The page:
Sunday, November 11, 2018


Well is this the one to finally get me my marching orders? The 'Thanksgiving' theme is the one I generally sit out, it being a holiday I neither partake or understand fully, together with (this theme's) Arlo being someone I know precisely 2 songs about, the restaurant and the 'sickle. Other Arlo's have me stuck after the Good Dinosaur. But then I remembered the penchant for abbreviating names so de rigour your side, you know, J-Lo and, um, I can't think of any more, but, hey, never let evidence get in the way of a good idea. So I give you R-Lo. (Drumroll.) No, not that one.

Robert Lockwood, Jr, was one of the last credible links between the very early days blues of the blues and the appropriation of their legacy by white boys in the 60s, managing to haul back some of the credit, if little of the cash, raked in by these latter-day pillagers. Robert Johnson was the King of the (Delta) Blues, and Lockwood was (almost) his step-son, Johnson living, albeit intermittently, with his mother over a 10 year period, the seminal part of his childhood and early adulthood. What better guitar tutor could he have had, and he spent these years picking up many of the tics and trades of his default stepfather, performing with him and other local luminaries. Indeed, such was the similarities in style that an early nickname was Robert Junior.

During the 30's he plied his trade as a working musician, coming into contact with a who's who of who is who, even if it was before they were. So Elmore James, Howlin' Wolf and Sonny Boy Williamson were all contemporaries with whom he played, until he was able to kick off his own career, in 1941, with a brace of 78rpm discs, which includes the song, 'Black Spider Blues', featured above, before he and Williamson started a long connection with the King Biscuit Time radio show. Cited as an influence on B.B. King, he later played in an early version of his band, before working in the band of harp player extraordinaire, Little Walter, the Coronets, which also included the likes of Willie Dixon and Otis Spann. Quite a c.v.!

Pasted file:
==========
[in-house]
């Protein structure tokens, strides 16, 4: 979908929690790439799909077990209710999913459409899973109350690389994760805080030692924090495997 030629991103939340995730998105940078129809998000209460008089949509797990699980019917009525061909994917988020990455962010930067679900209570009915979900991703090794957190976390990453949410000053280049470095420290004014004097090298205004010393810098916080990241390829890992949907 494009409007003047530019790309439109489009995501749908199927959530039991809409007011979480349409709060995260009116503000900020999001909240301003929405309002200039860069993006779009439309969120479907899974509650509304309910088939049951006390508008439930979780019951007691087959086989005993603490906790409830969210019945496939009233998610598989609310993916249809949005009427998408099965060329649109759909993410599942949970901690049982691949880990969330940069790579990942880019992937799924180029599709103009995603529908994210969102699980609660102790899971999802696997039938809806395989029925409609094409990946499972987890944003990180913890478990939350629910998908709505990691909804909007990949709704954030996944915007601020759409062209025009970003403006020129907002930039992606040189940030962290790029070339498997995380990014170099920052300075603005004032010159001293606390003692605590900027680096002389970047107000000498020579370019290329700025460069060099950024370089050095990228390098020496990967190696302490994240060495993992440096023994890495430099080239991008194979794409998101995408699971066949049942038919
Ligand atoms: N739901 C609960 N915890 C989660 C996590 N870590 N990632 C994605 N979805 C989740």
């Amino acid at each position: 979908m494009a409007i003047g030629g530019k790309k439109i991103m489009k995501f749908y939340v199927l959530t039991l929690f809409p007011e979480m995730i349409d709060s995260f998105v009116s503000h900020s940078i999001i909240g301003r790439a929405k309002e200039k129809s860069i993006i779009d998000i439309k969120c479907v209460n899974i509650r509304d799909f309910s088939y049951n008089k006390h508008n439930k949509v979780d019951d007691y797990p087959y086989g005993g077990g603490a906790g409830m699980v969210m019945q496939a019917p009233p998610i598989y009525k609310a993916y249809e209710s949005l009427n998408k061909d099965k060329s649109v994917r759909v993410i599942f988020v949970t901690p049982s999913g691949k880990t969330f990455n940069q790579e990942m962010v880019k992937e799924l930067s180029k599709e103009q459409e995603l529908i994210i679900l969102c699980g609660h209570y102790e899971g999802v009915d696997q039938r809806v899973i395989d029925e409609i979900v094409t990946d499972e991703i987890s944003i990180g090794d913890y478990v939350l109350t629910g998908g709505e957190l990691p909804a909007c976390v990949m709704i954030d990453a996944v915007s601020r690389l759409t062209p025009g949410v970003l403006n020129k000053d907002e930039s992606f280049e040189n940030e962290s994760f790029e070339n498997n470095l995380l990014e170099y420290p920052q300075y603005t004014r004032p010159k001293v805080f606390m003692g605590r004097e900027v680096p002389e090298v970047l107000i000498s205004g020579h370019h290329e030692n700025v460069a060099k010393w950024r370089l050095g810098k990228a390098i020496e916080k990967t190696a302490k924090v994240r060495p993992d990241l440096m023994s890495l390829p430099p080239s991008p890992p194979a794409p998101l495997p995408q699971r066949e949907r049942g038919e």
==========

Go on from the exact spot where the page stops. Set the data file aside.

In his mid-40s he moved to Cleveland, becoming a well-established local performer and bandleader. with residencies at many a venue that lasted right up to his final years. But it was in his 60s that he made a further notch in the bedstead of blues history, discovering the 12-string guitar, adopting it and using it near exclusively for the final 3 decades of his life, in 2008 winning a posthumous Grammy for his performance with 3 other veterans, 'Honeyboy' Edwards, 'Pinetop' Perkins and 'Mule' Johnson, as the Last of the Great Missisippi Delta Bluesmen, made in 2004. And this a decade or so after he was an endowed with the highest honour in folk and traditional arts bestowed in the U.S., a National Heritage Fellow.

Modern history is full of tales like this, largely often forgotten footnotes. But there are possibly many other than enthusiasts who are familiar with his material. I refer back again to my earlier comments about the late 60s and early 70s blues boom, from the Rolling Stones, Mike Bloomfield and John Mayall, through and via Cream and the Allmans to, ultimately, Led Zeppelin and beyond. There have been a slew of records reinterpreting the music of said bands, often with performances by the individuals who influenced them in the first place. One such was 'Whole Lotta Blues: Songs of Led Zeppelin', which featured Lockwood on both parts of 'Bring It On Home'.

He died, age 91, in 2006. Here's a great short film about him.

This is a good place to start listening, emanating for his time in the 50s a a band leader, but he also appears in just about any compilation of blues greats that you might find.

O, an afterthought, harking back to the intended theme of my imposition, Thanksgiving by way of Arlo, Lockwood was born in the town of Turkey Scratch, Arkansas.

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